I have spent much of today putting old paperwork through the shredder in advance of tomorrow’s debate on the Deregulation Bill.

Why? Hidden among the plans to revoke ancient laws regulating pigsties is a clause that revokes the freedom of the press – in particular, the freedom of journalists to protect their sources.

The Conservatives and Liberal Democrats don’t want reporters to be able to protect political whistleblowers and the information they release from state harassment and confiscation.

Vox Political has long warned that the Coalition government was pushing us towards totalitarianism, and that is exactly what this apparently innocuous – but in fact deeply pernicious – piece of legislation proves.

We’ve had the gagging law, to silence organised dissent; we know that police chiefs want to use water cannons to stifle public protest; now we are faced with a cloak-and-dagger scheme to silence the press.

The removal of these privileges means the media will be unable to report anything that does not meet government approval – or face confiscation of equipment including computers, notebooks, recordings and correspondence that will lead to the identification of people who provide information that the government wants hushed up.

As a blogger who is also a qualified journalist, this directly affects me – and that is why I have been destroying paperwork. Tomorrow is only the Bill’s second reading – it must go through the committee stage, report stage and third reading before moving on to the House of Lords – but it is better to be well-prepared than to be caught napping.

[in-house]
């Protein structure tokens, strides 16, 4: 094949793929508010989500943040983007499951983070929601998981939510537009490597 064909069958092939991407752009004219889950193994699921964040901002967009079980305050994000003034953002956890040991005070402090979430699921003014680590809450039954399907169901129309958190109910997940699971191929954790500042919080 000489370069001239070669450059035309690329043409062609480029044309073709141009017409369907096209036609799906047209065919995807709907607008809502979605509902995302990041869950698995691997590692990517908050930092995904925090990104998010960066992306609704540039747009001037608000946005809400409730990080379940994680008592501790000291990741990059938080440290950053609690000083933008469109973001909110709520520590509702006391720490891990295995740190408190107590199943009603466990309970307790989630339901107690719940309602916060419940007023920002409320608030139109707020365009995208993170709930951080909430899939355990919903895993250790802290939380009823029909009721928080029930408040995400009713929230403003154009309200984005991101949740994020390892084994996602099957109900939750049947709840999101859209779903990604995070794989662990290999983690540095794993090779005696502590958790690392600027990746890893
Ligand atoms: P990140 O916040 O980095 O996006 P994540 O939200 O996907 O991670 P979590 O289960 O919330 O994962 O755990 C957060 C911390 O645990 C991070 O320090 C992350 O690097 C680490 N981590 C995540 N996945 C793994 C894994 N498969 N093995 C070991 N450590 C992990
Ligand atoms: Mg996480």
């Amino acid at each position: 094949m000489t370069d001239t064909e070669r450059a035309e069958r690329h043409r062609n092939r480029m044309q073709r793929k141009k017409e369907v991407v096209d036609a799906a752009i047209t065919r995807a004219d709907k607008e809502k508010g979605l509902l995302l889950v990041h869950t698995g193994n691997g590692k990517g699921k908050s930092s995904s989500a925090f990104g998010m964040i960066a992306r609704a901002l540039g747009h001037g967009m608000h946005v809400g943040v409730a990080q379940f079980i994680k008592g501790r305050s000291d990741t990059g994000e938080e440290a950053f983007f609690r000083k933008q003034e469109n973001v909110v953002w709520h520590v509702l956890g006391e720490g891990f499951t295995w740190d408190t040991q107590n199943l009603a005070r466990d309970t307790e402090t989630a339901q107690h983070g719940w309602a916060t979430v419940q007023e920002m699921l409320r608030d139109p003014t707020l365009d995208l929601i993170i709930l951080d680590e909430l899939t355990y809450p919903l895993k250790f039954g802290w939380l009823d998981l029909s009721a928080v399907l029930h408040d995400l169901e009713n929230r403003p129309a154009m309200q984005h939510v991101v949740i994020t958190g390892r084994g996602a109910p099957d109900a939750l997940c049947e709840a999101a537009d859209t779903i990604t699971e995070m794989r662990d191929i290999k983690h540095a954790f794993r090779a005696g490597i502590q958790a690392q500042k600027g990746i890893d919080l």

Far more insidious than this, however, is the other part of this ‘red tape-cutting’ Bill that goes unmentioned. The really harmful part…

The part that says ministers should have the power to revoke any law they like, using statutory instruments (at the stroke of a pen) rather than taking the issue to a democratic vote in Parliament and, you know, actually telling anybody about it.

This means freedoms we have enjoyed for centuries-  or just a few years – could be removed with no prior notice, under the pretext of getting rid of ‘red tape’.

We would certainly be living in a police state if this were allowed to happen.

So here’s the big question: Do you think your MP even knows about this?

I only know because I read it on Another Angry Voice – from which site this article has swiped much of its information.

In his article, AAV creator Thomas G. Clark points out: “The Tories that devised this scheme… are clearly relying on the vast majority of Coalition MPs voting this through as the whips instruct them, without bothering to even read the documentation, understand the intricacies or even participate in the debate.